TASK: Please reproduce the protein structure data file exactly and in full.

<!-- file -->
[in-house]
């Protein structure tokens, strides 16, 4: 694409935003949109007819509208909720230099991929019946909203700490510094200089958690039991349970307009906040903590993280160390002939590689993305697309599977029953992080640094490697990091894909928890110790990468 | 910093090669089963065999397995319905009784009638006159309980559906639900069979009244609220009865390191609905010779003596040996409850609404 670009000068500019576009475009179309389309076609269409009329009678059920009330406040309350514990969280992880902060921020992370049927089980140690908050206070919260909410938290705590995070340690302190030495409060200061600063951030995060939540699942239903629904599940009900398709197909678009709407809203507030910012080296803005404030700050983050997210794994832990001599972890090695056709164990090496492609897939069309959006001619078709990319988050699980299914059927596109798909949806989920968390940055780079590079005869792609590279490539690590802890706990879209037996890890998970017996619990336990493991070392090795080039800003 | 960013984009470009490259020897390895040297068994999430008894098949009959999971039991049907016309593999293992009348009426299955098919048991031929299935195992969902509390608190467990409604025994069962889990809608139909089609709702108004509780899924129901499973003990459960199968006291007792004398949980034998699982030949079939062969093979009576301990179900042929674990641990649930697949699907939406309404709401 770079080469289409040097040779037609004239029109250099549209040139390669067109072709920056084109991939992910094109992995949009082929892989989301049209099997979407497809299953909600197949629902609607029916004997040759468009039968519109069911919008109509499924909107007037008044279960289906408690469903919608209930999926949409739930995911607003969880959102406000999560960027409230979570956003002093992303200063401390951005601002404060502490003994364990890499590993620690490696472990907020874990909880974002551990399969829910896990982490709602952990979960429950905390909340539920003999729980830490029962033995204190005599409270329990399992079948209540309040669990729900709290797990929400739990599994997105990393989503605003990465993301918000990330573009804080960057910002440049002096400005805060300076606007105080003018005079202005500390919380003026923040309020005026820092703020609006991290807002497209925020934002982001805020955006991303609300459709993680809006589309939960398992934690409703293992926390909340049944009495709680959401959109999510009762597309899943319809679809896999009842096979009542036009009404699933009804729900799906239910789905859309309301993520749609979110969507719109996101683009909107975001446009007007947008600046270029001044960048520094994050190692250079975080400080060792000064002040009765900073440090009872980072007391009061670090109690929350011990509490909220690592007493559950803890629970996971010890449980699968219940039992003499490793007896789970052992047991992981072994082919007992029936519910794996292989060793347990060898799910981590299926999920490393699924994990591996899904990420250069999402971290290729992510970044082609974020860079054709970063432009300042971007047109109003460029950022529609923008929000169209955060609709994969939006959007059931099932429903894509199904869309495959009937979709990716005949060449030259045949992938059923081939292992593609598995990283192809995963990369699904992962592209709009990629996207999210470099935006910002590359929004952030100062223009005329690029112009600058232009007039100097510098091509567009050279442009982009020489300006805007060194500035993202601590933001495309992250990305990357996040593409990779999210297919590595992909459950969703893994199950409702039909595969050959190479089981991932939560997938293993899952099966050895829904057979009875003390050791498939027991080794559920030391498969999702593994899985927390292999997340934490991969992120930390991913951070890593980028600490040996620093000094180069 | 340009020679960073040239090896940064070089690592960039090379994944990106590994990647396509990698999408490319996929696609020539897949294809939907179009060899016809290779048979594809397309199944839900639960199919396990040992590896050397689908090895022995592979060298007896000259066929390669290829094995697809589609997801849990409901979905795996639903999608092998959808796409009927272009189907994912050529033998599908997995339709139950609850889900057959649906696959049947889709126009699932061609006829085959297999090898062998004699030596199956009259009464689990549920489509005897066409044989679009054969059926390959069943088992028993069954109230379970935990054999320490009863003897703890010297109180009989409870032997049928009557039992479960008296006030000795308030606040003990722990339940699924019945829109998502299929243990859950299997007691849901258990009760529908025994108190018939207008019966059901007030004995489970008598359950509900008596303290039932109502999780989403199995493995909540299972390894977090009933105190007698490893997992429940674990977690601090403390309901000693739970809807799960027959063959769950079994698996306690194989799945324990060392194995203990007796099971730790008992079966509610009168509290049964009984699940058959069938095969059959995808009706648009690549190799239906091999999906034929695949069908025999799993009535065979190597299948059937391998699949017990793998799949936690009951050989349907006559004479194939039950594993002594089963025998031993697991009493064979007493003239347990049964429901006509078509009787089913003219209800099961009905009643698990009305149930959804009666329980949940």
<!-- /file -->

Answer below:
[in-house]
């Protein structure tokens, strides 16, 4: 694409935003949109007819509208909720230099991929019946909203700490510094200089958690039991349970307009906040903590993280160390002939590689993305697309599977029953992080640094490697990091894909928890110790990468 | 910093090669089963065999397995319905009784009638006159309980559906639900069979009244609220009865390191609905010779003596040996409850609404 670009000068500019576009475009179309389309076609269409009329009678059920009330406040309350514990969280992880902060921020992370049927089980140690908050206070919260909410938290705590995070340690302190030495409060200061600063951030995060939540699942239903629904599940009900398709197909678009709407809203507030910012080296803005404030700050983050997210794994832990001599972890090695056709164990090496492609897939069309959006001619078709990319988050699980299914059927596109798909949806989920968390940055780079590079005869792609590279490539690590802890706990879209037996890890998970017996619990336990493991070392090795080039800003 | 960013984009470009490259020897390895040297068994999430008894098949009959999971039991049907016309593999293992009348009426299955098919048991031929299935195992969902509390608190467990409604025994069962889990809608139909089609709702108004509780899924129901499973003990459960199968006291007792004398949980034998699982030949079939062969093979009576301990179900042929674990641990649930697949699907939406309404709401 770079080469289409040097040779037609004239029109250099549209040139390669067109072709920056084109991939992910094109992995949009082929892989989301049209099997979407497809299953909600197949629902609607029916004997040759468009039968519109069911919008109509499924909107007037008044279960289906408690469903919608209930999926949409739930995911607003969880959102406000999560960027409230979570956003002093992303200063401390951005601002404060502490003994364990890499590993620690490696472990907020874990909880974002551990399969829910896990982490709602952990979960429950905390909340539920003999729980830490029962033995204190005599409270329990399992079948209540309040669990729900709290797990929400739990599994997105990393989503605003990465993301918000990330573009804080960057910002440049002096400005805060300076606007105080003018005079202005500390919380003026923040309020005026820092703020609006991290807002497209925020934002982001805020955006991303609300459709993680809006589309939960398992934690409703293992926390909340049944009495709680959401959109999510009762597309899943319809679809896999009842096979009542036009009404699933009804729900799906239910789905859309309301993520749609979110969507719109996101683009909107975001446009007007947008600046270029001044960048520094994050190692250079975080400080060792000064002040009765900073440090009872980072007391009061670090109690929350011990509490909220690592007493559950803890629970996971010890449980699968219940039992003499490793007896789970052992047991992981072994082919007992029936519910794996292989060793347990060898799910981590299926999920490393699924994990591996899904990420250069999402971290290729992510970044082609974020860079054709970063432009300042971007047109109003460029950022529609923008929000169209955060609709994969939006959007059931099932429903894509199904869309495959009937979709990716005949060449030259045949992938059923081939292992593609598995990283192809995963990369699904992962592209709009990629996207999210470099935006910002590359929004952030100062223009005329690029112009600058232009007039100097510098091509567009050279442009982009020489300006805007060194500035993202601590933001495309992250990305990357996040593409990779999210297919590595992909459950969703893994199950409702039909595969050959190479089981991932939560997938293993899952099966050895829904057979009875003390050791498939027991080794559920030391498969999702593994899985927390292999997340934490991969992120930390991913951070890593980028600490040996620093000094180069 | 340009020679960073040239090896940064070089690592960039090379994944990106590994990647396509990698999408490319996929696609020539897949294809939907179009060899016809290779048979594809397309199944839900639960199919396990040992590896050397689908090895022995592979060298007896000259066929390669290829094995697809589609997801849990409901979905795996639903999608092998959808796409009927272009189907994912050529033998599908997995339709139950609850889900057959649906696959049947889709126009699932061609006829085959297999090898062998004699030596199956009259009464689990549920489509005897066409044989679009054969059926390959069943088992028993069954109230379970935990054999320490009863003897703890010297109180009989409870032997049928009557039992479960008296006030000795308030606040003990722990339940699924019945829109998502299929243990859950299997007691849901258990009760529908025994108190018939207008019966059901007030004995489970008598359950509900008596303290039932109502999780989403199995493995909540299972390894977090009933105190007698490893997992429940674990977690601090403390309901000693739970809807799960027959063959769950079994698996306690194989799945324990060392194995203990007796099971730790008992079966509610009168509290049964009984699940058959069938095969059959995808009706648009690549190799239906091999999906034929695949069908025999799993009535065979190597299948059937391998699949017990793998799949936690009951050989349907006559004479194939039950594993002594089963025998031993697991009493064979007493003239347990049964429901006509078509009787089913003219209800099961009905009643698990009305149930959804009666329980949940």